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Potential effects of a non-indigenous predator in its expanded range: assessing green crab, Carcinus maenas, prey preference in a productive coastal area of Atlantic Canada

Pickering, Tyler, Quijón, Pedro A.
Marine biology 2011 v.158 no.9 pp. 2065-2078
Carcinus maenas, Crassostrea virginica, Mya arenaria, Mytilus edulis, clams, coasts, crabs, feeding preferences, mussels, oysters, predators, Canada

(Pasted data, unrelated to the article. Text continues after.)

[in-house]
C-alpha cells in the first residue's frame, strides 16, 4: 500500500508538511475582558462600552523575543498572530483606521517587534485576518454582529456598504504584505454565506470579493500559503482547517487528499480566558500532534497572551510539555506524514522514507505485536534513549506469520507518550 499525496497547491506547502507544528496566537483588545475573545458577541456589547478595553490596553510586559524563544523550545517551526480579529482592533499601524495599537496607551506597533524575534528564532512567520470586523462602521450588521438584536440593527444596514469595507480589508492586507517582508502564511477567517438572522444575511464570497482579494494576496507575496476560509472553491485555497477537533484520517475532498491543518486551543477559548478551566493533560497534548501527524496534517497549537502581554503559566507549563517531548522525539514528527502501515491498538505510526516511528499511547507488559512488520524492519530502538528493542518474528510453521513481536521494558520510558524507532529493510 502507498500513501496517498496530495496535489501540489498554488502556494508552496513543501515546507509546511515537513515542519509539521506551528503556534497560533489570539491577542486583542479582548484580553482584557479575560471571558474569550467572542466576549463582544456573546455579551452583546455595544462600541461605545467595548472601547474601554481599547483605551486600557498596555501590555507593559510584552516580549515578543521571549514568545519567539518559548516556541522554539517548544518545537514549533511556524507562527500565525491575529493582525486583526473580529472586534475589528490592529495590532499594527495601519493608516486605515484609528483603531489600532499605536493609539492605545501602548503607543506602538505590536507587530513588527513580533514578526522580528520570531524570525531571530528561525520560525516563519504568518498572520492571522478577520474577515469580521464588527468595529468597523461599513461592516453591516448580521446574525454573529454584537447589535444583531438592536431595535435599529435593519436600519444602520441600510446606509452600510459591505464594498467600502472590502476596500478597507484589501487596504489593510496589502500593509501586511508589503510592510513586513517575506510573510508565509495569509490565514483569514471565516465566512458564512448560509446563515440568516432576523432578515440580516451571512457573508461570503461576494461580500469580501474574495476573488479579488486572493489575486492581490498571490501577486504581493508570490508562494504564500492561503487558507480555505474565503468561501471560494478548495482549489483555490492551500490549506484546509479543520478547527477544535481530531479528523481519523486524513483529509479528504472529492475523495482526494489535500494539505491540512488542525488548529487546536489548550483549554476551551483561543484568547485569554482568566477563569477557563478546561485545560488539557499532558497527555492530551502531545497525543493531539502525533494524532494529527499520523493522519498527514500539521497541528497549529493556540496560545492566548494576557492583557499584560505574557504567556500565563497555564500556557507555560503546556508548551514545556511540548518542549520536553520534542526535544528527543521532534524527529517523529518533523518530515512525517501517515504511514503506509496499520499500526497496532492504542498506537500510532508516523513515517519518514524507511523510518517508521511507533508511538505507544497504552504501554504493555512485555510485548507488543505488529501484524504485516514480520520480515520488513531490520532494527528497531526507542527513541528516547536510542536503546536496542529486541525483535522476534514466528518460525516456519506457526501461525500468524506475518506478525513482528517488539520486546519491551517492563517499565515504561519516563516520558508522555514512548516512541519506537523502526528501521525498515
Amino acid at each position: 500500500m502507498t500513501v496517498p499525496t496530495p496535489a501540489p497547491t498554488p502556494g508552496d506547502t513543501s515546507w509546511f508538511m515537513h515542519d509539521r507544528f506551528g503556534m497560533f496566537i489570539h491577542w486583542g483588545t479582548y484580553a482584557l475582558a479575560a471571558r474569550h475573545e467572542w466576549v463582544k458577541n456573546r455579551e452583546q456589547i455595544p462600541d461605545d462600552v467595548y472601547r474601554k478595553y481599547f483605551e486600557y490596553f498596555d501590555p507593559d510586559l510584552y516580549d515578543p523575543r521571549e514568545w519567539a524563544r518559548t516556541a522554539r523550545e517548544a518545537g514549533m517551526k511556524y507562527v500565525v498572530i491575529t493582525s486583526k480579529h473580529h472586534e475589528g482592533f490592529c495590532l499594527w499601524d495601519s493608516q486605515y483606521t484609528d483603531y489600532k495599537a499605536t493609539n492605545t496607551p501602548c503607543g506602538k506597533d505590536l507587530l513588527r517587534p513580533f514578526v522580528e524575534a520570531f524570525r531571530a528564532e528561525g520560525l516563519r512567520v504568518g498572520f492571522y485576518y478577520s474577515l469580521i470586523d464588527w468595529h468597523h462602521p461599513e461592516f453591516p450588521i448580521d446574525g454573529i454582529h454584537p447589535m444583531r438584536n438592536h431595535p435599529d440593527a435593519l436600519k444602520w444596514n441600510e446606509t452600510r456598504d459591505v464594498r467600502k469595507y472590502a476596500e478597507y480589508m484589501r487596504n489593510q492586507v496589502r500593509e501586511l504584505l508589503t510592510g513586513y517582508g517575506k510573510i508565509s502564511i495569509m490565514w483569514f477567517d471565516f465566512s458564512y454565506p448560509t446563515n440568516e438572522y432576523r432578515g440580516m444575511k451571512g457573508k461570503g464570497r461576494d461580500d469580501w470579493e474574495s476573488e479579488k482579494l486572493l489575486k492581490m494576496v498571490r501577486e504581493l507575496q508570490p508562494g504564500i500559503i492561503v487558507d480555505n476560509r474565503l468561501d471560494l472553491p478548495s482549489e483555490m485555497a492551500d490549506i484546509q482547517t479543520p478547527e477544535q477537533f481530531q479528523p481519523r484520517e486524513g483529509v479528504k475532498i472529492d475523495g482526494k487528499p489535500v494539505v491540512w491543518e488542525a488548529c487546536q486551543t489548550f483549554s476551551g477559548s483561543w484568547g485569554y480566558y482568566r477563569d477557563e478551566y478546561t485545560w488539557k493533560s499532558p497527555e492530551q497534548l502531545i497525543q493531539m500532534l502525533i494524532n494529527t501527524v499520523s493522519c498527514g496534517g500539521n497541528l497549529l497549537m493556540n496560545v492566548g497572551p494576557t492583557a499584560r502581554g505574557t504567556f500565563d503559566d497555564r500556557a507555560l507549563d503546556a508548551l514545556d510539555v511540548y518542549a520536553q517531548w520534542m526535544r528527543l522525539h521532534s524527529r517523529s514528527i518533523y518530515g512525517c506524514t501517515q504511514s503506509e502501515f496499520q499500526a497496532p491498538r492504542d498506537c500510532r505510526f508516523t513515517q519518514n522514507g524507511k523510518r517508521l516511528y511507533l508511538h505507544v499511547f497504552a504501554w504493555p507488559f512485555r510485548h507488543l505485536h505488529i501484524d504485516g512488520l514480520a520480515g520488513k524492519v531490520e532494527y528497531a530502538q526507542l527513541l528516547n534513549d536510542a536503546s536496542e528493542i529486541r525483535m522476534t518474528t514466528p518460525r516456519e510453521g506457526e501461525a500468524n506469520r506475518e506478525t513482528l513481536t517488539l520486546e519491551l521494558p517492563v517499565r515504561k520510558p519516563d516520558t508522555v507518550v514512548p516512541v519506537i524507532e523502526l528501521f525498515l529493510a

The non-indigenous green crab (Carcinus maenas) is an important predator on bivalve wild beds in coastal areas worldwide. This study explored size-dependent green crab prey preference on American oysters (Crassostrea virginica), blue mussels (Mytilus edulis), and soft-shell clams (Mya arenaria) in a productive coastal system of Atlantic Canada. Using two sizes of prey and three different experimental manipulations, small, medium, and large green crabs were given a choice among these three bivalves, and their daily feeding rates were monitored over the course of 3 days. For both prey sizes, green crabs showed an early feeding preference for soft-shell clams and, only as they declined in numbers, a switch toward mussels and subsequently toward oysters. We found that such changes in the timing (order) of prey preference are related to prey differences in shell thickness, a fairly reliable indicator of prey shell strength.